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Charles Chevalier (1804-1859) was a French optician who, while working for his father, made achromatic objectives for microscopes. He also made horizontal microscopes similar to one that Giovanni Amici had recently brought to Paris. After going into business on his own, Chevalier altered the Amici design so that it could be used in a horizontal or vertical position, showed an example of his new “universal” instrument at the Paris exhibition of 1834, and took home a gold medal. Charles Chevalier’s son Arthur continued the business into the 1870s.
This example, found in a Smithsonian laboratory, has a rack-and-pinion focus, mechanical stage, and sub-stage mirror mount (the mirror is missing). It fits into, and stands atop, a rectangular mahogany case. The inscription on the tube reads: “Microscope Achromatique Universel / Charles Chevalier / Ingénieur Opticien / Palais Royal / Paris.”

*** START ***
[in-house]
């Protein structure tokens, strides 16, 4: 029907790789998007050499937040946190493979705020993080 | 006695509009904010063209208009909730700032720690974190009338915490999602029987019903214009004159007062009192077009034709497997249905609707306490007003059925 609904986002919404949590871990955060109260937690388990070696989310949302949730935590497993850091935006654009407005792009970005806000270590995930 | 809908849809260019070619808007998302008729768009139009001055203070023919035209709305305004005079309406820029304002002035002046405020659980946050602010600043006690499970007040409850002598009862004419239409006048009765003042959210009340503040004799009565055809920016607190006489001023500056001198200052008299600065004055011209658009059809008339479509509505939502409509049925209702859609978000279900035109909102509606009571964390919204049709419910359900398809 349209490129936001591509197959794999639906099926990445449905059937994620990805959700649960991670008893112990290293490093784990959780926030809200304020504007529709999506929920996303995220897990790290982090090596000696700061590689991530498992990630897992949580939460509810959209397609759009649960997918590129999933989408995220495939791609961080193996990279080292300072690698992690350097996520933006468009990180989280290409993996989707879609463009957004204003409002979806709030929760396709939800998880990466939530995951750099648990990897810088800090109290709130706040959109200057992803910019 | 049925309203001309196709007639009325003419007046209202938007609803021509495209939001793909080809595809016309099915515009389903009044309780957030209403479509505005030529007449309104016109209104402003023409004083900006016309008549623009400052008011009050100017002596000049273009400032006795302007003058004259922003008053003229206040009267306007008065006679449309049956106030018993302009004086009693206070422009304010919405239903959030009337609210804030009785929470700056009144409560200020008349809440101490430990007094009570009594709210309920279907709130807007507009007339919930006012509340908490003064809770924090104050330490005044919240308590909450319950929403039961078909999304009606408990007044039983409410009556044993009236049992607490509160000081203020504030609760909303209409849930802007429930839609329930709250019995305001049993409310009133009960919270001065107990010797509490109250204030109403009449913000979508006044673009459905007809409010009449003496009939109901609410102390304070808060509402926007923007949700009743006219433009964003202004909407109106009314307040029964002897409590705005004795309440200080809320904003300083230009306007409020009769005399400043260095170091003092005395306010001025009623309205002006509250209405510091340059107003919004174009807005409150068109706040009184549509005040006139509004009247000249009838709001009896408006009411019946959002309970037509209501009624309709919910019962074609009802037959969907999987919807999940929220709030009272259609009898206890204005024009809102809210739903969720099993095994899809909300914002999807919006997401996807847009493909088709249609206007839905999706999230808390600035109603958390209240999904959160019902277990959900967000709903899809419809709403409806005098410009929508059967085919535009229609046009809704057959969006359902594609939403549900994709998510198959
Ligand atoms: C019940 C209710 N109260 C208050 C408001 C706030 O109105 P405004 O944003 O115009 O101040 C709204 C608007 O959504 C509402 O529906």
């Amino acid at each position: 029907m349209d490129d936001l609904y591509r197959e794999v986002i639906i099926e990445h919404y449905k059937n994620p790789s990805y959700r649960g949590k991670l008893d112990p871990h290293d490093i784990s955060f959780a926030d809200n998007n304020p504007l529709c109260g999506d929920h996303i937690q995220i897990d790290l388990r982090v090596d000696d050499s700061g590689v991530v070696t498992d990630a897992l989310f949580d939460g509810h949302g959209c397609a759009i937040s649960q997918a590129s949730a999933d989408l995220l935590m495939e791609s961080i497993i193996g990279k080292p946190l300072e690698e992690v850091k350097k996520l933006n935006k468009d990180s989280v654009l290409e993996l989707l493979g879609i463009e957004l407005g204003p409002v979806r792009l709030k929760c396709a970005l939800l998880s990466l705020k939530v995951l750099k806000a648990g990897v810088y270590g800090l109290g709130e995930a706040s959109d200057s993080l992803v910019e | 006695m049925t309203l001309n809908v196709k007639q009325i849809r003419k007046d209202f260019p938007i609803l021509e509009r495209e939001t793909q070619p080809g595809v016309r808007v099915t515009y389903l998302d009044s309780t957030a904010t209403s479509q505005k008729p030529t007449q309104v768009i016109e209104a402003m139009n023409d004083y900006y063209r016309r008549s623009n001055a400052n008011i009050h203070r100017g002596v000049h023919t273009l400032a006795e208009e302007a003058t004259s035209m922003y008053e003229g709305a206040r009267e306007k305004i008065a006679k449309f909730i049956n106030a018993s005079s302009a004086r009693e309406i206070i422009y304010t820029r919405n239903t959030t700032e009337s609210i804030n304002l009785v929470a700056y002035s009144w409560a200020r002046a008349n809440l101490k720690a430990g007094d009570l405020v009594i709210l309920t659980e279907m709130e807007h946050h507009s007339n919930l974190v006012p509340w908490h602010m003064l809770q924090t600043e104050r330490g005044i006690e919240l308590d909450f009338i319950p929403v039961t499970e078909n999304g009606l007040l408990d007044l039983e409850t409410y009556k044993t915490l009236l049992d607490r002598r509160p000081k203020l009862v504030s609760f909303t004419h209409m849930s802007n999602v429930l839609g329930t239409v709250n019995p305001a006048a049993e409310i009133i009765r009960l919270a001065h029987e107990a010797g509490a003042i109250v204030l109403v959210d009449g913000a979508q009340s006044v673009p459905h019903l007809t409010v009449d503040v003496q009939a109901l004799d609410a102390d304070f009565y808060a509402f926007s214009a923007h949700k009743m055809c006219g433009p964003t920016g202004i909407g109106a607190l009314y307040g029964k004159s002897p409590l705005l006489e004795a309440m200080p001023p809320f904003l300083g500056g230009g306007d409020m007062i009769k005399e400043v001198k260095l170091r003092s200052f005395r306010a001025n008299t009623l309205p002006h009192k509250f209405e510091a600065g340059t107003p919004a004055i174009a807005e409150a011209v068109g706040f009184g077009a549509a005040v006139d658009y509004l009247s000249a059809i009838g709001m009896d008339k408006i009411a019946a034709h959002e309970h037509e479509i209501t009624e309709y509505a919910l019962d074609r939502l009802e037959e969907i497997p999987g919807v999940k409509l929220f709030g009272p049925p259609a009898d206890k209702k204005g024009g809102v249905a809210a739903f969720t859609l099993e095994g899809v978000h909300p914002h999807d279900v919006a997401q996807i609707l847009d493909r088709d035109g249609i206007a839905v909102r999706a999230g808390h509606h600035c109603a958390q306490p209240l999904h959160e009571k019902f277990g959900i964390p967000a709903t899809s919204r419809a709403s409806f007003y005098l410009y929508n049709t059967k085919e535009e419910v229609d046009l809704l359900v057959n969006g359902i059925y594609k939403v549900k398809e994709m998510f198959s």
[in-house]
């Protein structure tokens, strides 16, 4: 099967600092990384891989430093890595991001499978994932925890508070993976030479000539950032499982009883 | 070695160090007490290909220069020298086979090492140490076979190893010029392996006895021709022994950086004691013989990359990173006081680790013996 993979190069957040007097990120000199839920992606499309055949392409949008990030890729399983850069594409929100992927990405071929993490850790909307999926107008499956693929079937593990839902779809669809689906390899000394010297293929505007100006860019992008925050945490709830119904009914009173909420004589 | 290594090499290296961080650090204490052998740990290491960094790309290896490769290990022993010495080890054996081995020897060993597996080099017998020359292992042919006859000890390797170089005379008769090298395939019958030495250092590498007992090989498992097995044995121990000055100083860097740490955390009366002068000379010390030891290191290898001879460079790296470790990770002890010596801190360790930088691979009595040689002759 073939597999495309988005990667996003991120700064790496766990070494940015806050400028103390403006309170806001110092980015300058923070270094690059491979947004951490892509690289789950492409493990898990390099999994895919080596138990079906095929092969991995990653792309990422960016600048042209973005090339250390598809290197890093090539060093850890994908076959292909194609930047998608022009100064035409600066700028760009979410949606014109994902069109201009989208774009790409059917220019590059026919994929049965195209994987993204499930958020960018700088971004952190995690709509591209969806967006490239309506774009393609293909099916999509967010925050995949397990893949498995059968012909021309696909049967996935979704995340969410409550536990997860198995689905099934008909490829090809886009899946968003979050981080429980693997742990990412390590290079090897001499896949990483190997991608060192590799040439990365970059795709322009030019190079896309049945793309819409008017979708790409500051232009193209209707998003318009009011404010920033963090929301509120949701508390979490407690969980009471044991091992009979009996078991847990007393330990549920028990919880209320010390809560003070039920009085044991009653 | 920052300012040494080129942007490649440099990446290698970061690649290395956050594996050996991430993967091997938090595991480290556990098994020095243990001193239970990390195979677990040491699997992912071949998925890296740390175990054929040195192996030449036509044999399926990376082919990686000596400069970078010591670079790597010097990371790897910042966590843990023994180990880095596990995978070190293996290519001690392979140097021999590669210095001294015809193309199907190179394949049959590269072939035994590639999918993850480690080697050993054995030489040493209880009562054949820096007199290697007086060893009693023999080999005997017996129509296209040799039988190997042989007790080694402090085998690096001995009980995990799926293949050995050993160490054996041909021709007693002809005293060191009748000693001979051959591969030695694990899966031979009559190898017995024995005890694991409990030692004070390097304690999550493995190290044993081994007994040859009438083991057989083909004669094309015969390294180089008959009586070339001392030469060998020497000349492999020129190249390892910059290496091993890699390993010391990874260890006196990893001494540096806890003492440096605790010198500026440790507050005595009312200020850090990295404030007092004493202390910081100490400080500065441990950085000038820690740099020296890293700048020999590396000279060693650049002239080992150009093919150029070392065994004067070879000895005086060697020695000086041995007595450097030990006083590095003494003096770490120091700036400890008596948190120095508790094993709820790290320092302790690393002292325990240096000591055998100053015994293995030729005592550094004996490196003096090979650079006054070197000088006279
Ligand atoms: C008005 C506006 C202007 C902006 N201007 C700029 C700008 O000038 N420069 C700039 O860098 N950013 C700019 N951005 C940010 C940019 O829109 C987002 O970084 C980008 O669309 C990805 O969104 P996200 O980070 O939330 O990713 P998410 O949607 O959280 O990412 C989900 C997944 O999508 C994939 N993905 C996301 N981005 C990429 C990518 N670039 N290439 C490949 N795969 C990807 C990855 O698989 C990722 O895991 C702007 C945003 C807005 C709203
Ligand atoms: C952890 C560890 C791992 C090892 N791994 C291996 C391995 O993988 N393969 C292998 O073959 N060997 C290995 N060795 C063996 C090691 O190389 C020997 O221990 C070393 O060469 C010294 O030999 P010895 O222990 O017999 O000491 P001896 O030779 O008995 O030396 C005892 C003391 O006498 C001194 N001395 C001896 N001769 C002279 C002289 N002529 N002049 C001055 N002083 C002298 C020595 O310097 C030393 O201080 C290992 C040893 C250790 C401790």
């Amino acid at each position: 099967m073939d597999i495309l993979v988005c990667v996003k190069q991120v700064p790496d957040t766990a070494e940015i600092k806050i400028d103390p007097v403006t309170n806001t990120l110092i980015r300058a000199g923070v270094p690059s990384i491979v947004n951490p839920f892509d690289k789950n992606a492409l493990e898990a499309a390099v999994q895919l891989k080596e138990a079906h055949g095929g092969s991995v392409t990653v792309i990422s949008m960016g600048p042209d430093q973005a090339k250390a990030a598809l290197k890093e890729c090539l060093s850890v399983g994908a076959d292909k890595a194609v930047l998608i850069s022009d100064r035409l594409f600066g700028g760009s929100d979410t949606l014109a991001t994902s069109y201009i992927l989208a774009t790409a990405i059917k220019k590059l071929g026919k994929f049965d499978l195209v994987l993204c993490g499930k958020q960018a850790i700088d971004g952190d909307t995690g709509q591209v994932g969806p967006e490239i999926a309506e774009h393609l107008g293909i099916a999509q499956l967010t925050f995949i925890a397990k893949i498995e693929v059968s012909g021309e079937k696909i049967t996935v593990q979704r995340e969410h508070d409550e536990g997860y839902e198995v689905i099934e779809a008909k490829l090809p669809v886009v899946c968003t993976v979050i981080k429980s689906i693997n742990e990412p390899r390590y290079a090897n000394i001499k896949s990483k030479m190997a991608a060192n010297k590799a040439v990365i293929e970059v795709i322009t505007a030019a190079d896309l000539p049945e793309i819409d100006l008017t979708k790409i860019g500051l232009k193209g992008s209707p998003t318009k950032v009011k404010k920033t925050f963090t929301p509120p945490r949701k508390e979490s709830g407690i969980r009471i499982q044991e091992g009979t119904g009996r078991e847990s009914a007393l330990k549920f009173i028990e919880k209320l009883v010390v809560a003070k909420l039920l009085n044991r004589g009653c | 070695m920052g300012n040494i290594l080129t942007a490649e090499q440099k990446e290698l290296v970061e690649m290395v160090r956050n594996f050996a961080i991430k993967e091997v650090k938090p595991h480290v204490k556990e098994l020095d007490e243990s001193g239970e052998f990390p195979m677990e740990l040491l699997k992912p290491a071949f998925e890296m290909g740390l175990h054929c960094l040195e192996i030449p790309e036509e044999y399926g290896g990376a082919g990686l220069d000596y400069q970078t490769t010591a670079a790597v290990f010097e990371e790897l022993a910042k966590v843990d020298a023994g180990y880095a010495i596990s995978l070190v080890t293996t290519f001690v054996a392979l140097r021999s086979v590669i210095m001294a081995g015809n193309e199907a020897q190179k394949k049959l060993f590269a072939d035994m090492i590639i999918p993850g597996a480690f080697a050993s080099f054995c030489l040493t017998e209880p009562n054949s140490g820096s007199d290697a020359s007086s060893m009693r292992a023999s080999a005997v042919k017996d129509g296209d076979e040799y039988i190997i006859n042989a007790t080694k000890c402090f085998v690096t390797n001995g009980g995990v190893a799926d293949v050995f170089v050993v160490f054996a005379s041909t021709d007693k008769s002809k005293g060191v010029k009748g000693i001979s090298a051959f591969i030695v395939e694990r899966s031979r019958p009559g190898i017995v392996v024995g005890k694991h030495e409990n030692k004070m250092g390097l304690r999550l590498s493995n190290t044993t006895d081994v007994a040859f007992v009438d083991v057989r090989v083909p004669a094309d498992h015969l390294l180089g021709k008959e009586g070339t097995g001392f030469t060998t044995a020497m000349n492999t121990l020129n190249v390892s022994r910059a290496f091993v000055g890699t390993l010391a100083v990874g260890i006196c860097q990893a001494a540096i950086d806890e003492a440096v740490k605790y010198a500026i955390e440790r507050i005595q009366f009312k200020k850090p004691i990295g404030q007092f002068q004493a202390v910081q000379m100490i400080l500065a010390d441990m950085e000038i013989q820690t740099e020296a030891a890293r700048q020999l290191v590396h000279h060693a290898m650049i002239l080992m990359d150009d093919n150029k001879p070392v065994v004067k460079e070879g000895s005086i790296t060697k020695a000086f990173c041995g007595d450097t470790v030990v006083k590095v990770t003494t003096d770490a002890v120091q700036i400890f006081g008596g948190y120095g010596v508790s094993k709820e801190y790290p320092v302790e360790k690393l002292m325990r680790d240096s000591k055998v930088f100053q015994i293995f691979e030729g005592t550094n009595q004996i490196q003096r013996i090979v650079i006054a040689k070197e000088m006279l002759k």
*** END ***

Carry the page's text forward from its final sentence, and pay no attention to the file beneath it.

Ref: Charles Chevalier, Des Microscopes et de leurs Usage (Paris, 1839), pp. 89-97, and plate 4.
Currently not on view
Object Name
date made
ca 1860-1870
place made
France: Île-de-France, Paris
Physical Description
brass (overall material)
average spatial: 10.2 cm x 32.7 cm x 23.5 cm; 4 in x 12 7/8 in x 9 1/4 in
ID Number
catalog number
accession number
Credit Line
Department of Entomology, National Museum of Natural History, Smithsonian Institution
Science & Scientific Instruments
See more items in
Medicine and Science: Biological Sciences
Science & Mathematics
Data Source
National Museum of American History
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